Great powers die slowly. It took years before the world realized that Great Britain was an imperial corpse, sapped of its strength by two world wars. The funeral finally occurred on Feb. 21, 1947, a freezing winter day in bomb-torn, bedraggled London, when the British wrote their own epitaph. That was the day that London cabled Washington: “His Majesty’s Government, in view of their own situation, find it impossible to grant further financial assistance to Greece,” amounting to a half billion dollars a year and a garrison of 40,000 troops. The British also announced the same day that they were withdrawing from Turkey. “The British are finished,” remarked a stunned Dean Acheson, who was soon to be Harry Truman’s secretary of State. And so they were. It was the early cold war. With the Soviet Union threatening to extend its influence over Greece and Turkey, there was no time for elegies. Instead, a quick passing of the baton took place: the United States would now fill Britain’s role and become the central, stabilizing power in the West. This was the moment of “creation” of the U.S.-led world order, Acheson later realized.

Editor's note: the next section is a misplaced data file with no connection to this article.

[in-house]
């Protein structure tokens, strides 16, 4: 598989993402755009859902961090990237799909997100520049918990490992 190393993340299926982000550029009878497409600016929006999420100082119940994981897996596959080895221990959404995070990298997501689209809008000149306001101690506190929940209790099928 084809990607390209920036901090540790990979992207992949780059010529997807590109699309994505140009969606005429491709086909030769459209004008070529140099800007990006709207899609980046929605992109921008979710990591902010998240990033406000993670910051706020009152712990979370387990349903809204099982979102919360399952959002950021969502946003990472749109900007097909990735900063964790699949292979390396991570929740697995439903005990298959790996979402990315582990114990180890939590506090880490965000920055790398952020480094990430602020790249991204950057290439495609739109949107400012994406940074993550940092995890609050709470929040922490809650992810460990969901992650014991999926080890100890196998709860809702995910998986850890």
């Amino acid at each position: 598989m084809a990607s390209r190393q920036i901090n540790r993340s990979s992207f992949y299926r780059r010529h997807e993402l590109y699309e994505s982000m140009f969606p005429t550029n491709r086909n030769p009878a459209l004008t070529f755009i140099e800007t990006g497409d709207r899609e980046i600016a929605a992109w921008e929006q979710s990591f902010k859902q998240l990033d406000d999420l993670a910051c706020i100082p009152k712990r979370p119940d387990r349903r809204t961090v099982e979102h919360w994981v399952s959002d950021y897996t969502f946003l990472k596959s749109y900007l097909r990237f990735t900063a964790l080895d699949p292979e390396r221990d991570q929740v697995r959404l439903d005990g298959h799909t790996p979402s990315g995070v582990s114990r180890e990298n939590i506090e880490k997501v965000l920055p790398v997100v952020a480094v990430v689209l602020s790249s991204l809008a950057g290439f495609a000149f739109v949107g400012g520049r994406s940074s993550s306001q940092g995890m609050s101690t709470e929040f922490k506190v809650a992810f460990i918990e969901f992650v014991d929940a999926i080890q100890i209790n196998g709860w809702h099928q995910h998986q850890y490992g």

One has to wonder now whether the American superpower is also experiencing a terminal illness, with its decline marked by the dollar’s downward drift. The one difference being that there is no successor on the horizon (the Chinese have a long, long way to go), and the currency that is replacing the dollar, the euro, is backed not by an emerging superpower but by the feeble cacophony of voices that is the European Union. Yet the signs of imperial decadence are unmistakable. The world is losing confidence in the dollar, in no small part because it has lost confidence in America’s strategic judgment and in its sustainability as a great power in the face of record budget and trade deficits, which are forcing the United States to borrow ever more money from future rivals like China and Russia. [complete article]